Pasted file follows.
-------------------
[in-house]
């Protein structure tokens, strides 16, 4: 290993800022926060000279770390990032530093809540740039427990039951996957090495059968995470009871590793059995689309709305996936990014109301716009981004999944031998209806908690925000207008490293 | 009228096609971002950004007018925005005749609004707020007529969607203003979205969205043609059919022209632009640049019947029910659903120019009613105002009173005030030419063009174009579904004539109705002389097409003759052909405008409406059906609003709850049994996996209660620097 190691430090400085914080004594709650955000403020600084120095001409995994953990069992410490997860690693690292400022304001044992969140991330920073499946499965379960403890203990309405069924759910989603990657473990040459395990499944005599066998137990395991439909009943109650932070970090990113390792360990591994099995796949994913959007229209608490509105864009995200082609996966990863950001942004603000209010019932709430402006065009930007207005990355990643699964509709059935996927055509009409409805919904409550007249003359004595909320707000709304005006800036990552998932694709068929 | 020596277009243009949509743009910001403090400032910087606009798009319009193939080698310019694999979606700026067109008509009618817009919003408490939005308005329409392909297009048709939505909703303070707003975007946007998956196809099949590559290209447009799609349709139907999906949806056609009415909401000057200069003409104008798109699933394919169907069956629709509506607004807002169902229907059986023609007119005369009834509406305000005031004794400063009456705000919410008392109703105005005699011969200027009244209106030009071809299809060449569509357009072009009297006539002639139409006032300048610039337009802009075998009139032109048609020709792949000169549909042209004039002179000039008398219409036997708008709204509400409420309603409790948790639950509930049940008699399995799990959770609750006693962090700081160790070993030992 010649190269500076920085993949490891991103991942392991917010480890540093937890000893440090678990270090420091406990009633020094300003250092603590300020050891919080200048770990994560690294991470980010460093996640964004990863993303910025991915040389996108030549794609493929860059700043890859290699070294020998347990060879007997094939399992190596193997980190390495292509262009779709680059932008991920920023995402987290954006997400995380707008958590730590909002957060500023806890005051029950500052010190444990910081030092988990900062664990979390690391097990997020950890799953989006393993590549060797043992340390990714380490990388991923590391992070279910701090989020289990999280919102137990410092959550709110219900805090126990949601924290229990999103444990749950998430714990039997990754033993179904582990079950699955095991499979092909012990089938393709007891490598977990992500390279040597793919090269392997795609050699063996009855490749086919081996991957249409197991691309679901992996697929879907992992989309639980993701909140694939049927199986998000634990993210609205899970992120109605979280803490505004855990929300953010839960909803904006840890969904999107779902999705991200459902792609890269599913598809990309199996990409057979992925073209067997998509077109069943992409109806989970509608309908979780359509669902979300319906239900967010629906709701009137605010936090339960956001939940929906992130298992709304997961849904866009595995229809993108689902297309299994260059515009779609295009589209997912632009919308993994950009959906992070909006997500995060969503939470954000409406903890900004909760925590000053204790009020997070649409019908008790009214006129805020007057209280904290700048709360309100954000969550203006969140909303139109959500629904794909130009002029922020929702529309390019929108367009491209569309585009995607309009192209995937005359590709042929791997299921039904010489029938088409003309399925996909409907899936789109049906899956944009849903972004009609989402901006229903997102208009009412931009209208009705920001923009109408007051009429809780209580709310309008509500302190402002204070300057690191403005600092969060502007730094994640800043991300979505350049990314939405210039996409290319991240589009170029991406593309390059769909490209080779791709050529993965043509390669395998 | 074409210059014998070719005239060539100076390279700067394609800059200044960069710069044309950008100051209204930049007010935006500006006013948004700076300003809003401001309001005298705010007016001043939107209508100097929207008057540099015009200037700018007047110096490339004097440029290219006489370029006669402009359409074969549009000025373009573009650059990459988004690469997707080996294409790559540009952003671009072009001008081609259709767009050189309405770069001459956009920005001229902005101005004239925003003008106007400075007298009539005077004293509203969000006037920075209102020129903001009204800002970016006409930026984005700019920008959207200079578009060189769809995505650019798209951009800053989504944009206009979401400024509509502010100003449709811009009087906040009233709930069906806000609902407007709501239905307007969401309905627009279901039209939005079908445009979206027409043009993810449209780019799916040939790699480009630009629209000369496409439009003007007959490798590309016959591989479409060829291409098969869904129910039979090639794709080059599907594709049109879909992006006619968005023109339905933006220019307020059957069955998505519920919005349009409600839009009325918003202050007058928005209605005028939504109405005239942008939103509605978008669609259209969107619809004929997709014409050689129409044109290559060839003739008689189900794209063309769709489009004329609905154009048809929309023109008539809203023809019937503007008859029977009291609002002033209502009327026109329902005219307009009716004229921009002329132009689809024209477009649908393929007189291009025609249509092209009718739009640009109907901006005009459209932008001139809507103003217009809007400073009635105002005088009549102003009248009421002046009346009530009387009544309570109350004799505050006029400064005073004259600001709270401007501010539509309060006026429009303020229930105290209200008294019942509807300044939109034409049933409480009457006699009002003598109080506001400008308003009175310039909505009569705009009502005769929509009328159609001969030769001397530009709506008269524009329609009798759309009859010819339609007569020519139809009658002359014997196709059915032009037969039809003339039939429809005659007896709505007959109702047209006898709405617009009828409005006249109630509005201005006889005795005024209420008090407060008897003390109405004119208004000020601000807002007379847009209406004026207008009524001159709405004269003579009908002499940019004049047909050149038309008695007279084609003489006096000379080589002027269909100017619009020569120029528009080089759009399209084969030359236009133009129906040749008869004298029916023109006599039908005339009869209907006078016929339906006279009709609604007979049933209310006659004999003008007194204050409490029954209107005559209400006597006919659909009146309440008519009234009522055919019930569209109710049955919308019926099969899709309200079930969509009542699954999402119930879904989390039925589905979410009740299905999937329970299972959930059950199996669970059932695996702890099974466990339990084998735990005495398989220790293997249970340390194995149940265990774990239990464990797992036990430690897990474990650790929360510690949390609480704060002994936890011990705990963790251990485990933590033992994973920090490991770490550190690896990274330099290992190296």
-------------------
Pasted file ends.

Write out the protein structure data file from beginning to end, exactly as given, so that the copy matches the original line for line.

[in-house]
């Protein structure tokens, strides 16, 4: 290993800022926060000279770390990032530093809540740039427990039951996957090495059968995470009871590793059995689309709305996936990014109301716009981004999944031998209806908690925000207008490293 | 009228096609971002950004007018925005005749609004707020007529969607203003979205969205043609059919022209632009640049019947029910659903120019009613105002009173005030030419063009174009579904004539109705002389097409003759052909405008409406059906609003709850049994996996209660620097 190691430090400085914080004594709650955000403020600084120095001409995994953990069992410490997860690693690292400022304001044992969140991330920073499946499965379960403890203990309405069924759910989603990657473990040459395990499944005599066998137990395991439909009943109650932070970090990113390792360990591994099995796949994913959007229209608490509105864009995200082609996966990863950001942004603000209010019932709430402006065009930007207005990355990643699964509709059935996927055509009409409805919904409550007249003359004595909320707000709304005006800036990552998932694709068929 | 020596277009243009949509743009910001403090400032910087606009798009319009193939080698310019694999979606700026067109008509009618817009919003408490939005308005329409392909297009048709939505909703303070707003975007946007998956196809099949590559290209447009799609349709139907999906949806056609009415909401000057200069003409104008798109699933394919169907069956629709509506607004807002169902229907059986023609007119005369009834509406305000005031004794400063009456705000919410008392109703105005005699011969200027009244209106030009071809299809060449569509357009072009009297006539002639139409006032300048610039337009802009075998009139032109048609020709792949000169549909042209004039002179000039008398219409036997708008709204509400409420309603409790948790639950509930049940008699399995799990959770609750006693962090700081160790070993030992 010649190269500076920085993949490891991103991942392991917010480890540093937890000893440090678990270090420091406990009633020094300003250092603590300020050891919080200048770990994560690294991470980010460093996640964004990863993303910025991915040389996108030549794609493929860059700043890859290699070294020998347990060879007997094939399992190596193997980190390495292509262009779709680059932008991920920023995402987290954006997400995380707008958590730590909002957060500023806890005051029950500052010190444990910081030092988990900062664990979390690391097990997020950890799953989006393993590549060797043992340390990714380490990388991923590391992070279910701090989020289990999280919102137990410092959550709110219900805090126990949601924290229990999103444990749950998430714990039997990754033993179904582990079950699955095991499979092909012990089938393709007891490598977990992500390279040597793919090269392997795609050699063996009855490749086919081996991957249409197991691309679901992996697929879907992992989309639980993701909140694939049927199986998000634990993210609205899970992120109605979280803490505004855990929300953010839960909803904006840890969904999107779902999705991200459902792609890269599913598809990309199996990409057979992925073209067997998509077109069943992409109806989970509608309908979780359509669902979300319906239900967010629906709701009137605010936090339960956001939940929906992130298992709304997961849904866009595995229809993108689902297309299994260059515009779609295009589209997912632009919308993994950009959906992070909006997500995060969503939470954000409406903890900004909760925590000053204790009020997070649409019908008790009214006129805020007057209280904290700048709360309100954000969550203006969140909303139109959500629904794909130009002029922020929702529309390019929108367009491209569309585009995607309009192209995937005359590709042929791997299921039904010489029938088409003309399925996909409907899936789109049906899956944009849903972004009609989402901006229903997102208009009412931009209208009705920001923009109408007051009429809780209580709310309008509500302190402002204070300057690191403005600092969060502007730094994640800043991300979505350049990314939405210039996409290319991240589009170029991406593309390059769909490209080779791709050529993965043509390669395998 | 074409210059014998070719005239060539100076390279700067394609800059200044960069710069044309950008100051209204930049007010935006500006006013948004700076300003809003401001309001005298705010007016001043939107209508100097929207008057540099015009200037700018007047110096490339004097440029290219006489370029006669402009359409074969549009000025373009573009650059990459988004690469997707080996294409790559540009952003671009072009001008081609259709767009050189309405770069001459956009920005001229902005101005004239925003003008106007400075007298009539005077004293509203969000006037920075209102020129903001009204800002970016006409930026984005700019920008959207200079578009060189769809995505650019798209951009800053989504944009206009979401400024509509502010100003449709811009009087906040009233709930069906806000609902407007709501239905307007969401309905627009279901039209939005079908445009979206027409043009993810449209780019799916040939790699480009630009629209000369496409439009003007007959490798590309016959591989479409060829291409098969869904129910039979090639794709080059599907594709049109879909992006006619968005023109339905933006220019307020059957069955998505519920919005349009409600839009009325918003202050007058928005209605005028939504109405005239942008939103509605978008669609259209969107619809004929997709014409050689129409044109290559060839003739008689189900794209063309769709489009004329609905154009048809929309023109008539809203023809019937503007008859029977009291609002002033209502009327026109329902005219307009009716004229921009002329132009689809024209477009649908393929007189291009025609249509092209009718739009640009109907901006005009459209932008001139809507103003217009809007400073009635105002005088009549102003009248009421002046009346009530009387009544309570109350004799505050006029400064005073004259600001709270401007501010539509309060006026429009303020229930105290209200008294019942509807300044939109034409049933409480009457006699009002003598109080506001400008308003009175310039909505009569705009009502005769929509009328159609001969030769001397530009709506008269524009329609009798759309009859010819339609007569020519139809009658002359014997196709059915032009037969039809003339039939429809005659007896709505007959109702047209006898709405617009009828409005006249109630509005201005006889005795005024209420008090407060008897003390109405004119208004000020601000807002007379847009209406004026207008009524001159709405004269003579009908002499940019004049047909050149038309008695007279084609003489006096000379080589002027269909100017619009020569120029528009080089759009399209084969030359236009133009129906040749008869004298029916023109006599039908005339009869209907006078016929339906006279009709609604007979049933209310006659004999003008007194204050409490029954209107005559209400006597006919659909009146309440008519009234009522055919019930569209109710049955919308019926099969899709309200079930969509009542699954999402119930879904989390039925589905979410009740299905999937329970299972959930059950199996669970059932695996702890099974466990339990084998735990005495398989220790293997249970340390194995149940265990774990239990464990797992036990430690897990474990650790929360510690949390609480704060002994936890011990705990963790251990485990933590033992994973920090490991770490550190690896990274330099290992190296």